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Pokemon Unite badly needs to avoid the gacha trap

To protect the world from microtransactions, to unite all players within our faction

Pokemon Unite – The Pokemon Company and Tencent Games’ upcoming MOBA – has already received a lot of attention for all the wrong reasons.

Pokemon Unite gameplay

Despite a much-hyped trailer launch that a franchise loved by millions will always receive, things haven’t been getting any better for the game.

Pokemon Unite trailer
Pokemon Unite’s official trailer

Keeping aside people’s opinions about the companies behind the game, there’s a lot going on with the game itself that doesn’t quite feel right.

Pokemon Unite is a “free-to-start” game

Pokemon Unite will be a team-based 5v5 MOBA-style game, and according to Pokemon.com:

Pokémon UNITE is planned as a cross-platform game for Nintendo Switch and mobile devices and will be free-to-start.

It doesn’t help that Pokemon Unite will have most of its playerbase on mobile (the rest being on Nintendo Switch), a platform that regularly puts out overly microtransaction-heavy games.

The only thing that’ll make this worse if it turns out to be a gacha game similar to Pokemon Duel, a mobile PvP game that shut down in 2019. Gacha games works around providing players with in-game items such as new characters or abilities via randomized boxes.

Similar to Pokemon Duel, Pokemon Unite will also have timed matches, five players on each team, weaker Pokemon somehow being able to defeat stronger ones, and Pokemon evolving in the middle of the match.

I played Pokemon Duel back when it came out in 2017, and I enjoyed the first seven months of the game because I kept getting lucky. I liked the uniqueness of a Pokemon board game, I liked how good the Pokemon looked, and I liked how I kept getting ridiculously lucky with lootboxes as a free-to-play player.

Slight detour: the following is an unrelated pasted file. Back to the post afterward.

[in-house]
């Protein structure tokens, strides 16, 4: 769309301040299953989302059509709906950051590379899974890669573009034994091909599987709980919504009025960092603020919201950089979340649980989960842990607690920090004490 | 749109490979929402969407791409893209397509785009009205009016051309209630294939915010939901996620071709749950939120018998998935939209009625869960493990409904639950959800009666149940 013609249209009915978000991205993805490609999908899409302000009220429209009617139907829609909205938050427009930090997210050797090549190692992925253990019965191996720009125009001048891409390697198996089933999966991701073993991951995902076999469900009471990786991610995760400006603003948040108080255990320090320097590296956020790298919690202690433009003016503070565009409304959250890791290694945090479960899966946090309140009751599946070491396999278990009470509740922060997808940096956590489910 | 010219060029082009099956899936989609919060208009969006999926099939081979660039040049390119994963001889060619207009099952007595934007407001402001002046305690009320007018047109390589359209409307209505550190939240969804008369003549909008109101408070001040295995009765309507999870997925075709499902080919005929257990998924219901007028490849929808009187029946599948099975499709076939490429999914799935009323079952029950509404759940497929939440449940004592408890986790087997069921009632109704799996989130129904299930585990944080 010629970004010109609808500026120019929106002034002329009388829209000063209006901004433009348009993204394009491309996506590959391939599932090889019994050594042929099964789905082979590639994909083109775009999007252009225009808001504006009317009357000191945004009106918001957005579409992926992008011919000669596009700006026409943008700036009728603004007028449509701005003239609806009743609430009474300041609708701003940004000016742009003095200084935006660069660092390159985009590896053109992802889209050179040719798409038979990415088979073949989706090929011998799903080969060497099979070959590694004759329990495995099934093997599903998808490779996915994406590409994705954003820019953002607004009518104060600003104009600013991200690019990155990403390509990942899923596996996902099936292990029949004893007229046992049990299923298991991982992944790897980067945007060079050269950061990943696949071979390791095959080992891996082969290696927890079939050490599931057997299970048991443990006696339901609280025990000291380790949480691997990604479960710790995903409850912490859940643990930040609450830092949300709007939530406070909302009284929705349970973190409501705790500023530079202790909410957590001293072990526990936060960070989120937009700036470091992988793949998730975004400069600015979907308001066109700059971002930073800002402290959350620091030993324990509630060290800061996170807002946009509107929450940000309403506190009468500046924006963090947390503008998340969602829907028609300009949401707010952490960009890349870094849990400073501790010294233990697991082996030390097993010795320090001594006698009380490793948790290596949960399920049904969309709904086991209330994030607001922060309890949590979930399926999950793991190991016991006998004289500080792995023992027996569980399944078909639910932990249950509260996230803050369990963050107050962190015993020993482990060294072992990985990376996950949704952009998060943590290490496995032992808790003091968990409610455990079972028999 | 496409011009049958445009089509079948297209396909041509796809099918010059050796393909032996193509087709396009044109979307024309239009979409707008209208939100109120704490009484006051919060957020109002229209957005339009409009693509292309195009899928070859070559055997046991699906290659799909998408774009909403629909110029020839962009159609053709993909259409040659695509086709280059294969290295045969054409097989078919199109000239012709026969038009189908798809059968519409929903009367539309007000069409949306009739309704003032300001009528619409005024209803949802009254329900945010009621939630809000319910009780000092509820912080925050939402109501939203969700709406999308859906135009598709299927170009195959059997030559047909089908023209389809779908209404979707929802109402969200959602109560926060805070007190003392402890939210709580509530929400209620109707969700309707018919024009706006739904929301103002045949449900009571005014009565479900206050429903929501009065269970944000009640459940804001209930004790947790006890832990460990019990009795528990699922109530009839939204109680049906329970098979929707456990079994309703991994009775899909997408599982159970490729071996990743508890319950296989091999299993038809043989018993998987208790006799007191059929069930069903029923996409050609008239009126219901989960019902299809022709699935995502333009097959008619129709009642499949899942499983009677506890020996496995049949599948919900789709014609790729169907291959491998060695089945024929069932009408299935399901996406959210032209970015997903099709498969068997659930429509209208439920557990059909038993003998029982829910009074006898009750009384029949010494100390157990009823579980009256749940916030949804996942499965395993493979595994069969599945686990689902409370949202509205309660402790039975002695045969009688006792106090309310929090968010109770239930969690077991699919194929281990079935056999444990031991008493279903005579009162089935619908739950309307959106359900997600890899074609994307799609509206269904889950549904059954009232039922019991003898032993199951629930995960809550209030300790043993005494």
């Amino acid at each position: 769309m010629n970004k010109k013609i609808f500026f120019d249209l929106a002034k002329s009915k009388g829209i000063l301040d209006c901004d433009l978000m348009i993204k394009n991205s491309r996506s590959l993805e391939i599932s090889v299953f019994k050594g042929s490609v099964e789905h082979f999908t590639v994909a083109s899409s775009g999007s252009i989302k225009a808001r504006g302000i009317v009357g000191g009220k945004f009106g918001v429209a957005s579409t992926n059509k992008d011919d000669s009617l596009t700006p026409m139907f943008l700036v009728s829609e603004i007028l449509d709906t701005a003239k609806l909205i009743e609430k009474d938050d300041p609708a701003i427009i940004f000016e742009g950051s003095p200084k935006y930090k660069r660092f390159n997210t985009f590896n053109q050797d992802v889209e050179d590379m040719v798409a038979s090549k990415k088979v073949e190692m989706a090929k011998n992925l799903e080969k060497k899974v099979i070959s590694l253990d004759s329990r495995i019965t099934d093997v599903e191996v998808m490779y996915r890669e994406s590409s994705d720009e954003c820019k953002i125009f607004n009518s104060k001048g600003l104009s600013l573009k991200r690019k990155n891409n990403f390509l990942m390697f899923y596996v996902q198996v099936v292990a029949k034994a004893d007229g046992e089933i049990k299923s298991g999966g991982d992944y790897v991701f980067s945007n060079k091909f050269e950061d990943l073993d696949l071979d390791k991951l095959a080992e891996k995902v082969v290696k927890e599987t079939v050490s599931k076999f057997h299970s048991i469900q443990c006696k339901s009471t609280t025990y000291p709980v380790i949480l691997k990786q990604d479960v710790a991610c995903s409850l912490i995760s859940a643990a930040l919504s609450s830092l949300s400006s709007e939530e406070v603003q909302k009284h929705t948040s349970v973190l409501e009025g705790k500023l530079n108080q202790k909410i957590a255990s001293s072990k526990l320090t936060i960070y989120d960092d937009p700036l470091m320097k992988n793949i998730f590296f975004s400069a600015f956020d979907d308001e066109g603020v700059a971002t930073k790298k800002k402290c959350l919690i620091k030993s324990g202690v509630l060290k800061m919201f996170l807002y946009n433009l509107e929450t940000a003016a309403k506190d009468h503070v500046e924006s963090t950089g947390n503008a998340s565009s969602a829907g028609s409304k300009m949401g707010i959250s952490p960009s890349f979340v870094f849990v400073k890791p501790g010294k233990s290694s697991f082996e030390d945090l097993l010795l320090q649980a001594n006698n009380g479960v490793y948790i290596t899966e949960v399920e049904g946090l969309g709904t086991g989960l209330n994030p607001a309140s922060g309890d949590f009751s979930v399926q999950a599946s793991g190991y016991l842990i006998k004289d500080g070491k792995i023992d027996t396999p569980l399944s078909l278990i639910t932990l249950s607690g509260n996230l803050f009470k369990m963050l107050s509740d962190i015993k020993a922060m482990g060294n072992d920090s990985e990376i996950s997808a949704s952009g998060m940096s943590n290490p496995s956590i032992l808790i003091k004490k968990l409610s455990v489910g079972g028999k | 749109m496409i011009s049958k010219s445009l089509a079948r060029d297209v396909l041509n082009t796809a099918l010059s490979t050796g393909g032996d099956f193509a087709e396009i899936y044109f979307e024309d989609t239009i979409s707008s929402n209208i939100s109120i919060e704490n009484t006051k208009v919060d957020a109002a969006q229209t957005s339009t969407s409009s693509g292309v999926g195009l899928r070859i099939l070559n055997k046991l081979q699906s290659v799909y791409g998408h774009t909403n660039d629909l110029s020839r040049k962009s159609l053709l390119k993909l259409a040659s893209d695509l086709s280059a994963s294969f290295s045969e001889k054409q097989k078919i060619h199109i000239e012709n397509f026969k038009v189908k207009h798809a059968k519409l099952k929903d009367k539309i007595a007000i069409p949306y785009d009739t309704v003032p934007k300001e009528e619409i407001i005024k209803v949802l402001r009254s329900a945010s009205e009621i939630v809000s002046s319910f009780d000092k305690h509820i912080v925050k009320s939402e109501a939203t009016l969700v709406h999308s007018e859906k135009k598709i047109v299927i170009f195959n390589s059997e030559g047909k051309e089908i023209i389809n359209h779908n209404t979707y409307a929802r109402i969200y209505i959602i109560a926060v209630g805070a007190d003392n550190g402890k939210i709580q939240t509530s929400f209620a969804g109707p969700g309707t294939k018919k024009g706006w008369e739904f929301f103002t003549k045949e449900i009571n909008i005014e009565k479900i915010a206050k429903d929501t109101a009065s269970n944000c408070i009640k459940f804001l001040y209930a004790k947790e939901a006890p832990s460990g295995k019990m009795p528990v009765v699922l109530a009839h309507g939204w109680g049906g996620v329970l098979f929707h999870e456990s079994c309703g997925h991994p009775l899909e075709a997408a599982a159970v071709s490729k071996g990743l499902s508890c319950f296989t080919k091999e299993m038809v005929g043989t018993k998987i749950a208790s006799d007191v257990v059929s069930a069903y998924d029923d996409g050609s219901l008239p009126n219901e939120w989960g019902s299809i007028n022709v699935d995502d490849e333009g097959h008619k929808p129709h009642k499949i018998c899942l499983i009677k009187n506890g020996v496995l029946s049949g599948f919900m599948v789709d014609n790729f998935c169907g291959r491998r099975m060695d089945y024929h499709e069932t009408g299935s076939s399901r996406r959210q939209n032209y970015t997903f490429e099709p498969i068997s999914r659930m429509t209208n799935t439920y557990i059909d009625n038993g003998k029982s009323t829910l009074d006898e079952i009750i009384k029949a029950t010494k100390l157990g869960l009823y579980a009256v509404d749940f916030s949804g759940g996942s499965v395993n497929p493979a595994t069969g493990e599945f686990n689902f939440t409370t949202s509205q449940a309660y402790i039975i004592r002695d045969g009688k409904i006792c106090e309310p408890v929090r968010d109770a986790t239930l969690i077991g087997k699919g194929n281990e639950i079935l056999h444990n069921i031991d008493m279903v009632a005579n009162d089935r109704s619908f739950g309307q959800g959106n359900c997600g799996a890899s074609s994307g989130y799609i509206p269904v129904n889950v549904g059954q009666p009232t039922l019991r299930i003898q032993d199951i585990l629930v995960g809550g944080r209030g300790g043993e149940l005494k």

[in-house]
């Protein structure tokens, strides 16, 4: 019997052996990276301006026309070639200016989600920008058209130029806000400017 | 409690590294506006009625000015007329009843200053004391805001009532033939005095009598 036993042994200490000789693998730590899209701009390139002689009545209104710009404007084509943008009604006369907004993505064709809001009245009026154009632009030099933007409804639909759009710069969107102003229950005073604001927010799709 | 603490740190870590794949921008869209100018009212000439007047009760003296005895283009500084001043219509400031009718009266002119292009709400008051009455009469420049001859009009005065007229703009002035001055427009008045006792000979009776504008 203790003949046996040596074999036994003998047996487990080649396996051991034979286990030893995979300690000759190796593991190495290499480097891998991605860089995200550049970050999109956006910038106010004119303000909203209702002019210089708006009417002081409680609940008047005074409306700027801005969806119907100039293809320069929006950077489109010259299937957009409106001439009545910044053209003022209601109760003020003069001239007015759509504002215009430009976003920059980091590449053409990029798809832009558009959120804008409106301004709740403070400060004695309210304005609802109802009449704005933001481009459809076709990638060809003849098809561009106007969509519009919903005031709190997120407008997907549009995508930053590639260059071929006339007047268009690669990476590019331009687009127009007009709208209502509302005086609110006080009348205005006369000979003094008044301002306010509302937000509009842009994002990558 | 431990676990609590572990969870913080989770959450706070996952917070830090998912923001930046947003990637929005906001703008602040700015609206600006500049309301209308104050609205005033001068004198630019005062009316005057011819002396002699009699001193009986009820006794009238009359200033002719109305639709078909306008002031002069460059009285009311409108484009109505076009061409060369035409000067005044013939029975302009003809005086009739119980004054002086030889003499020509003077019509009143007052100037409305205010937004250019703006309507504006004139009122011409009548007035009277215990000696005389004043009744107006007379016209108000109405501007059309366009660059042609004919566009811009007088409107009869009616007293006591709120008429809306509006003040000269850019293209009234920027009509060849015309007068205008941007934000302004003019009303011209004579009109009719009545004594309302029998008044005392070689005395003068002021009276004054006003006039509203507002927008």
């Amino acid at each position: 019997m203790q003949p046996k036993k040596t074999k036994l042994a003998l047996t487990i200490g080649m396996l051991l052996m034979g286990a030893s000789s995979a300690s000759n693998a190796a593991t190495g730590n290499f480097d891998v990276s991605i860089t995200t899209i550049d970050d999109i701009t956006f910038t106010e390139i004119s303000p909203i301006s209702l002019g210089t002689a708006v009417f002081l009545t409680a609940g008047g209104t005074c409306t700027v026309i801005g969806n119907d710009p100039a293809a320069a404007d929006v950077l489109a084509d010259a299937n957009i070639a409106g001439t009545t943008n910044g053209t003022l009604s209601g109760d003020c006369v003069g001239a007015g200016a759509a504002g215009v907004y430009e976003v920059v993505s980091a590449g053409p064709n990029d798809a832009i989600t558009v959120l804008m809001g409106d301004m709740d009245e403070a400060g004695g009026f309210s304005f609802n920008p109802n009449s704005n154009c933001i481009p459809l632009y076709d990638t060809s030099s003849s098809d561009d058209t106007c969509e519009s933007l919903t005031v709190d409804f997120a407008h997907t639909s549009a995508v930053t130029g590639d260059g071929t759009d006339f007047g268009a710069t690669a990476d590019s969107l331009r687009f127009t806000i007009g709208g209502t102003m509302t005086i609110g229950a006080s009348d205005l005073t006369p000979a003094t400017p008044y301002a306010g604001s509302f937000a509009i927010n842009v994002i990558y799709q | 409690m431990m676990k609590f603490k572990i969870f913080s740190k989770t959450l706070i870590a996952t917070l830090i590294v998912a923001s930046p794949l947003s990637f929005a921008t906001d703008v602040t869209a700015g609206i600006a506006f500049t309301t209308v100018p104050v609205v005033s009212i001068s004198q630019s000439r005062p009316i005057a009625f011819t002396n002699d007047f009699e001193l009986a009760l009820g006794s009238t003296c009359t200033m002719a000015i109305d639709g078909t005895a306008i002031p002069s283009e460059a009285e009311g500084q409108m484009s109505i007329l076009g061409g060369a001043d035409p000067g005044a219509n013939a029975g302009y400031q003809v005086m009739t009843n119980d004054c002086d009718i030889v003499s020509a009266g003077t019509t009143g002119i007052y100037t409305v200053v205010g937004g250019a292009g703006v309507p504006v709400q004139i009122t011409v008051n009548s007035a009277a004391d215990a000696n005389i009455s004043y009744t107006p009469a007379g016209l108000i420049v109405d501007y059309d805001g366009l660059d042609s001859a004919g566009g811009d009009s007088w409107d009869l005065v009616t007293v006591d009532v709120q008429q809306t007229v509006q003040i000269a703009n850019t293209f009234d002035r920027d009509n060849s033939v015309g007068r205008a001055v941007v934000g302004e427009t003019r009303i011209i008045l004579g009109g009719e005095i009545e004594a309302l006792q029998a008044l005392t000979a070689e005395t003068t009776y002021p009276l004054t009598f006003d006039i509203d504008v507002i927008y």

It was certainly fun while it lasted! I always had the best figures that let me win enough monthly rewards that I would use to redeem lootboxes when the next set of Pokemon released.

At the end of the seventh month, when my luck ran out, I had two options: A) pay for Gems B) uninstall. With a game that relied entirely on randomness – right from what Pokemon used what move, to what box contained what Pokemon – there was no option to keep playing and hope the next set of lootboxes will be more rewarding.

Power creeping figures in a never-ending loop

Pokemon Duel let players have plenty of great figures when gems were abundant in the beginning. Everyone had a Blastoise, Mewtwo, or a Delphox, and everyone who had played for over a week had a similar player rating. Then the game released the Legendary Birds that could easily counter a Blastoise, Mewtwo, or a Delphox. Then came the Deoxys types that could mow over Legendary Birds with ease.

Following those were Sceptile and Blaziken who were better than all of the figures mentioned above. Months later, the Legendary Birds suddenly got buffed. Now you had Mega Evolutions, and for Mega Mewtwo to sell, Mewtwo needed to be stronger than before. He was buffed, and now he could easily battle Zapdos, which had never been the case before. The power creep was just so Onix-pected.